Vitamin B12 Malabsorption

B12 Absorption Problems 

Vitamin B12 Malabsorption

B12 malabsorption is the most common cause of a vitamin B12 deficiency. How does it occur? How can it be fixed? Info on causes, solutions and advice here.

Vitamin B12 Absorption

Malabsorption is a common cause for vitamin B12 deficiency. The B12 absorption process is quite complex and can be disrupted in several places. In order to understand this better, it is worth considering how vitamin B12 works in our bodies and how malabsorption can affect this.

We consume B12 in our diets, the vitamin is found bound to animal proteins. Once in the stomach, the enzyme pepsin and gastric acid ensure that these proteins are digested and vitamin B12 released.

B12 then binds to endogenous transport proteins known as R-proteins which carry the B12 to the small intestine. Here, special pancreatic enzymes (predominantly trypsin) split the R-protein complex, releasing the vitamin B12, which then binds to the intrinsic factor (a different transport protein produced in the stomach).

Intrinsic Factor and Transcobalamin

Intrinsic factor attaches itself to specialized receptors located in the intestinal wall. At these sites the vitamin is able to be absorbed through the cell membranes – a process that requires the presence of calcium. Enzymes present in the cell endosome seperate the B12 from the intrinsic factor.

In the cells, the free vitamin B12 binds to a specific transport molecule called transcobalamin II (TC2), and is finally taken into the bloodstream. In the B12-TC2 some of the vitamin is transported around the body to various cells. Another portion binds to two other transcobalamins (TC1 and TC3) and travels to the liver to be stored.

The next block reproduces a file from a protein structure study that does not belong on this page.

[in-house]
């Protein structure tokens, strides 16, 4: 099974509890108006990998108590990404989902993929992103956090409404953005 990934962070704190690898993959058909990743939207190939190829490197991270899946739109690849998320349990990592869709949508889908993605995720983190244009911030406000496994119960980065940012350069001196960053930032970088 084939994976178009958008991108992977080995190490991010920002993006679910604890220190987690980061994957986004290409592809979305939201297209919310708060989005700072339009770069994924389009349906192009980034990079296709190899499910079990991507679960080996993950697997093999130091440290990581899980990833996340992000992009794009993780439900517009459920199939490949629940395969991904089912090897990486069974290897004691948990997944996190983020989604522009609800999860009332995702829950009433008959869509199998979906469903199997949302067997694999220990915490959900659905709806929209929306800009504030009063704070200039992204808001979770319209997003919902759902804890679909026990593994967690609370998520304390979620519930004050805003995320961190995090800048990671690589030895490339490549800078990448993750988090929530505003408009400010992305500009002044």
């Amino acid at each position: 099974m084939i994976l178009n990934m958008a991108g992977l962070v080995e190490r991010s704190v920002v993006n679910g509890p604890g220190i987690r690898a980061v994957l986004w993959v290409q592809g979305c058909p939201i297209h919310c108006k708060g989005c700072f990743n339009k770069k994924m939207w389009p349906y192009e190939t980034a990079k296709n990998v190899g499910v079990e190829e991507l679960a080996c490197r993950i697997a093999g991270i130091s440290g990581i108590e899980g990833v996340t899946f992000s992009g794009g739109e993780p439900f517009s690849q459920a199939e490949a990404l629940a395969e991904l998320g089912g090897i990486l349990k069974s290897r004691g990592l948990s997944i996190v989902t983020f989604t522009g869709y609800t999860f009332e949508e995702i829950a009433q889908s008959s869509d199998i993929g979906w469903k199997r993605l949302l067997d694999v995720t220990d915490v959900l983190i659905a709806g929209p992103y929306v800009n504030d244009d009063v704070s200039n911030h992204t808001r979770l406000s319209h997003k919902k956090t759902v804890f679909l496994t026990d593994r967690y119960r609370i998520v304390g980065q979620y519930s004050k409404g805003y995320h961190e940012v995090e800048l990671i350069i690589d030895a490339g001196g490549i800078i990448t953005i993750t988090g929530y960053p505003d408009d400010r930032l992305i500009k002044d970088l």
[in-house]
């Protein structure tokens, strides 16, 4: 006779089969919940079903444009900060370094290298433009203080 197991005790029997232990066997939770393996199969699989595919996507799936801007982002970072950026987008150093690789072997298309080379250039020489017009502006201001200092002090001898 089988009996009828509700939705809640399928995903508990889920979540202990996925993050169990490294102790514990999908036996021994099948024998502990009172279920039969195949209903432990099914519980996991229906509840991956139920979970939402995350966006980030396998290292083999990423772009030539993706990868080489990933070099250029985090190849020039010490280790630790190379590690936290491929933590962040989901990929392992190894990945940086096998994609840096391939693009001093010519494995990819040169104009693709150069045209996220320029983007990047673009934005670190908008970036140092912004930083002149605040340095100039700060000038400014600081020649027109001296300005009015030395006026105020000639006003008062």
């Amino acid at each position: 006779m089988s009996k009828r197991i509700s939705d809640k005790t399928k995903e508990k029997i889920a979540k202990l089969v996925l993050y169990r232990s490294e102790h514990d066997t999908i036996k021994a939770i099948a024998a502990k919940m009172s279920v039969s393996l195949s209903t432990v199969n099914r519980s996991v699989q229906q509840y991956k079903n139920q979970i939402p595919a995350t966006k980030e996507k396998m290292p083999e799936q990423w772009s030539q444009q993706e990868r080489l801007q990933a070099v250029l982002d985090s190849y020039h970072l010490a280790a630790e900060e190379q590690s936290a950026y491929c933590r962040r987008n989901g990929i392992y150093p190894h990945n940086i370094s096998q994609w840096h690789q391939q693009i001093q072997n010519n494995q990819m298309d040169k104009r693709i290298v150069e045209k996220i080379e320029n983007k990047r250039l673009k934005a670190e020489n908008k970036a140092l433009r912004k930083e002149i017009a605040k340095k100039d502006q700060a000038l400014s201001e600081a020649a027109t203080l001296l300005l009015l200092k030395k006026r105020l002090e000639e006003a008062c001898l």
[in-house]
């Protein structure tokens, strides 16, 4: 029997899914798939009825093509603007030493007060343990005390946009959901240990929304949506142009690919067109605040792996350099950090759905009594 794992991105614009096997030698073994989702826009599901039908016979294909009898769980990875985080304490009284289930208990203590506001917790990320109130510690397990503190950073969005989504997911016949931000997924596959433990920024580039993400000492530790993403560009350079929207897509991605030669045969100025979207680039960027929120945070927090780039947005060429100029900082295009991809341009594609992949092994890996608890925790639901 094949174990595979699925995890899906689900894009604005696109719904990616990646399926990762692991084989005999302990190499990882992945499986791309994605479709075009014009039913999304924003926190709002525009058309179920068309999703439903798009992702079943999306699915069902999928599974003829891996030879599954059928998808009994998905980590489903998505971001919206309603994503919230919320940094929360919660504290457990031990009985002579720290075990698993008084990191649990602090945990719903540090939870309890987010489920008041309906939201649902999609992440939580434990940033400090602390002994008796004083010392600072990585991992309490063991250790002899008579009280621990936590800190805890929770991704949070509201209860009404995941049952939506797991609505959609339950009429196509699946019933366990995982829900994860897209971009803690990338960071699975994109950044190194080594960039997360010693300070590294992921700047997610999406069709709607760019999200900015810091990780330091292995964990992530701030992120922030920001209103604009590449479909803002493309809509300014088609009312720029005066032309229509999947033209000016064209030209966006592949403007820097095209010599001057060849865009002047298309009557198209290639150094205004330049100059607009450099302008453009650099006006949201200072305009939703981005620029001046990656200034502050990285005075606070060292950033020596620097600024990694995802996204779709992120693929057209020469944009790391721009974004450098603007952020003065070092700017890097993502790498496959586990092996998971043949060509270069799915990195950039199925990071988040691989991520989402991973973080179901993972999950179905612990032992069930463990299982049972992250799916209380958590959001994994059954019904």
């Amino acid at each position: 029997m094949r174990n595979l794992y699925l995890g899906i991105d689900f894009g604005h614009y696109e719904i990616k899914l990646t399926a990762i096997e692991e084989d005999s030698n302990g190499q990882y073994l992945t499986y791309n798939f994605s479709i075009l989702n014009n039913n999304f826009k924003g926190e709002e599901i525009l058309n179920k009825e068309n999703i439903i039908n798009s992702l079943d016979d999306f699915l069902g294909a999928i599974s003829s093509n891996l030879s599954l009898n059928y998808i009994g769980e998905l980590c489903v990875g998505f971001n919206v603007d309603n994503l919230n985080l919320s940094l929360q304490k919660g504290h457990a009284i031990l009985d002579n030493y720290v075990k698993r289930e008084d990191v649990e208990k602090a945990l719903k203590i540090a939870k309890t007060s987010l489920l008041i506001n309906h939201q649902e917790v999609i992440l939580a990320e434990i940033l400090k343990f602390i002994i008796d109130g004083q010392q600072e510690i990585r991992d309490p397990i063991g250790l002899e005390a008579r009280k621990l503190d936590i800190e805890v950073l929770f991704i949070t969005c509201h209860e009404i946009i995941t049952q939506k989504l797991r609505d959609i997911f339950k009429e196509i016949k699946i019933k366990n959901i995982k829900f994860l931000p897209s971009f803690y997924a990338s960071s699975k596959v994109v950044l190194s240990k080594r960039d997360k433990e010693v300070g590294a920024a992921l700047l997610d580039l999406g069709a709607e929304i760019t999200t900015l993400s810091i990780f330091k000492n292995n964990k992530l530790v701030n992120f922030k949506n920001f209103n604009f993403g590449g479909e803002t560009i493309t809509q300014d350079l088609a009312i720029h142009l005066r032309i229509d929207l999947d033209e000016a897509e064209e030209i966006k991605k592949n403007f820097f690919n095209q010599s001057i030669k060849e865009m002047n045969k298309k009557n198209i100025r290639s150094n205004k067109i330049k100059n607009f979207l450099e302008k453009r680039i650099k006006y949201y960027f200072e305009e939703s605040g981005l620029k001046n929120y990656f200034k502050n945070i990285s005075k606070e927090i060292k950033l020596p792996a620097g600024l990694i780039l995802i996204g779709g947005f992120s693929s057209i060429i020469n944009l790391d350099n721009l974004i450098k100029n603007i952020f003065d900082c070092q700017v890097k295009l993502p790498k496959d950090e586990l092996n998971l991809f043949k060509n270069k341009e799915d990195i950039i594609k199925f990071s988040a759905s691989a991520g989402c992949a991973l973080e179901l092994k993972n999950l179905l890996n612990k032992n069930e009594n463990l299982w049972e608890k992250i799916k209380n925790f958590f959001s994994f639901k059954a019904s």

Malabsorption: Conversion into Bioavailable B12 Forms

The B12-TC2 complex that is taken to body cells is converted into hydroxocobalamin inside the cell and is stored in the cell plasma in this form.

The vitamin B12 is converted into two bioactive forms. The second is methylcobalamin, which is required by cells and more specifically the cells making up the CNS, as methionine synthase is B12 dependent. On the other hand, the mitochondria, often described as the ‘engine room’ of the cell requires adenosylcobalamin, which is very important for a number of functions there.

Vitamin-B12-Aufnahme

Vitamin B12 Malabsorption

Now that the journey and development that vitamin B12 takes in the body is understood, it is possible to comprehend how different absorption problems may manifest.

A lack of hydrochloric acid and pepsin can prevent vitamin B12 from being extracted from food in the stomach and a lack of R protein can prevent vitamin B12 from being transported intact to the small intestine. These circumstances may arise from stomach lining disorders, insufficient production of R proteins and hydrochloric acid in saliva and from the gastric parietal cells.

Once the small intestine has been reached, pancreatic enzymes, intrinsic factor from the stomach and calcium from the diet are all required. At this stage, issues such as irritation of the intestinal mucosa, pancreatic disease, malnutrition and gastrointestinal diseases can result in absorption problems.

Some rare genetic blood disorders can lead to a lack of transcobalamin, which means the cells are provided with insufficient quantities of B12. If transcobalamin levels are sufficient, an excess of biologically inactive B12 analogs can prevent actual vitamin B12 from binding to transcobalamin and so despite good absorption a deficiency can develop. A build up of bacteria in the intestine can result in high levels of pseudo-B12, which is also caused by the consumption of algae.